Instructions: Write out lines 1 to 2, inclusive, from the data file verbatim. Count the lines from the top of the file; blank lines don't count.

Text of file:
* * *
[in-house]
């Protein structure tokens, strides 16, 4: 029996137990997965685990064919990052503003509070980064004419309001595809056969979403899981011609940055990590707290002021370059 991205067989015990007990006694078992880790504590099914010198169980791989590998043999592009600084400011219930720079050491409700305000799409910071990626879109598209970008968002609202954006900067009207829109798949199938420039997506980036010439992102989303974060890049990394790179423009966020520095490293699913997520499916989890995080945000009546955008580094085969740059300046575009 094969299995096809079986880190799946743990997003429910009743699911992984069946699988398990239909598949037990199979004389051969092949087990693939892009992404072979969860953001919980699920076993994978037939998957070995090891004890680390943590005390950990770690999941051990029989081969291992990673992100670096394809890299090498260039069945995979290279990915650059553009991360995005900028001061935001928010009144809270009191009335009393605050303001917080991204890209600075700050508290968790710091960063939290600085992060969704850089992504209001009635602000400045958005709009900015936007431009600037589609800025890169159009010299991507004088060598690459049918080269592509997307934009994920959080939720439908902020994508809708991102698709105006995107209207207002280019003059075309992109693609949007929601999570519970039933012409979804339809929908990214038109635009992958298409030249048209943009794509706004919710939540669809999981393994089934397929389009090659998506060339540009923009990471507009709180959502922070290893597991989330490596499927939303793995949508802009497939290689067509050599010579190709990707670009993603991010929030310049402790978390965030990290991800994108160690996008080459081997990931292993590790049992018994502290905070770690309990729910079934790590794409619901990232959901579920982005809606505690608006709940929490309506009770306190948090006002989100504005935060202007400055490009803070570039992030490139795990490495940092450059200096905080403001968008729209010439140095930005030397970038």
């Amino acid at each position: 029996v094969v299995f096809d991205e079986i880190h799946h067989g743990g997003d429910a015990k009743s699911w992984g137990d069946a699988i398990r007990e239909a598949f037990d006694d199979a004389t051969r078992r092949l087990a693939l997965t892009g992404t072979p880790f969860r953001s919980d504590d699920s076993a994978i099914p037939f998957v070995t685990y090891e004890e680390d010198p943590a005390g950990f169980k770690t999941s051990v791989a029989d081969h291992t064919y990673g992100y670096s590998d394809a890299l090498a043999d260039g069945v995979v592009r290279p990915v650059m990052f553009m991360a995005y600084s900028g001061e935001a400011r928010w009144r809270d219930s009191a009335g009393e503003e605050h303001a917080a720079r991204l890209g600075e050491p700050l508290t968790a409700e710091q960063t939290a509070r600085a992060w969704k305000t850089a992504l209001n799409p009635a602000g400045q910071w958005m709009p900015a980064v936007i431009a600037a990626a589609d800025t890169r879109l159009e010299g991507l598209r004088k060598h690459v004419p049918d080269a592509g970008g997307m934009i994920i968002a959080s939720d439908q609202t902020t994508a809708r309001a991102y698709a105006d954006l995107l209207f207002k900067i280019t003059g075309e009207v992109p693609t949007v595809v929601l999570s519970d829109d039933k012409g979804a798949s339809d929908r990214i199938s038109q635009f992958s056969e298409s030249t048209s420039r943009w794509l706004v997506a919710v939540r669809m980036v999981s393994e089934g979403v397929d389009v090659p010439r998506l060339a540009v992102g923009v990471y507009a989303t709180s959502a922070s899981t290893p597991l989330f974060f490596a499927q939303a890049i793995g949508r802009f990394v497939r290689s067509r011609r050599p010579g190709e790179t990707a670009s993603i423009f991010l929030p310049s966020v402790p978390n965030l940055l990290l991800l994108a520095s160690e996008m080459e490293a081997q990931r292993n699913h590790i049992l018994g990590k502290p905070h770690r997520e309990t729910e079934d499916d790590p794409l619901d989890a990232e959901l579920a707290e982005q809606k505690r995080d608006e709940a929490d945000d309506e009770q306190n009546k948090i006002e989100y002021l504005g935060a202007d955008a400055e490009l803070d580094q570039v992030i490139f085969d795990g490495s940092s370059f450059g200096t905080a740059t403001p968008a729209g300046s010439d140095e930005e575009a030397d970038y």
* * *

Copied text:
[in-house]
């Protein structure tokens, strides 16, 4: 029996137990997965685990064919990052503003509070980064004419309001595809056969979403899981011609940055990590707290002021370059 991205067989015990007990006694078992880790504590099914010198169980791989590998043999592009600084400011219930720079050491409700305000799409910071990626879109598209970008968002609202954006900067009207829109798949199938420039997506980036010439992102989303974060890049990394790179423009966020520095490293699913997520499916989890995080945000009546955008580094085969740059300046575009 094969299995096809079986880190799946743990997003429910009743699911992984069946699988398990239909598949037990199979004389051969092949087990693939892009992404072979969860953001919980699920076993994978037939998957070995090891004890680390943590005390950990770690999941051990029989081969291992990673992100670096394809890299090498260039069945995979290279990915650059553009991360995005900028001061935001928010009144809270009191009335009393605050303001917080991204890209600075700050508290968790710091960063939290600085992060969704850089992504209001009635602000400045958005709009900015936007431009600037589609800025890169159009010299991507004088060598690459049918080269592509997307934009994920959080939720439908902020994508809708991102698709105006995107209207207002280019003059075309992109693609949007929601999570519970039933012409979804339809929908990214038109635009992958298409030249048209943009794509706004919710939540669809999981393994089934397929389009090659998506060339540009923009990471507009709180959502922070290893597991989330490596499927939303793995949508802009497939290689067509050599010579190709990707670009993603991010929030310049402790978390965030990290991800994108160690996008080459081997990931292993590790049992018994502290905070770690309990729910079934790590794409619901990232959901579920982005809606505690608006709940929490309506009770306190948090006002989100504005935060202007400055490009803070570039992030490139795990490495940092450059200096905080403001968008729209010439140095930005030397970038």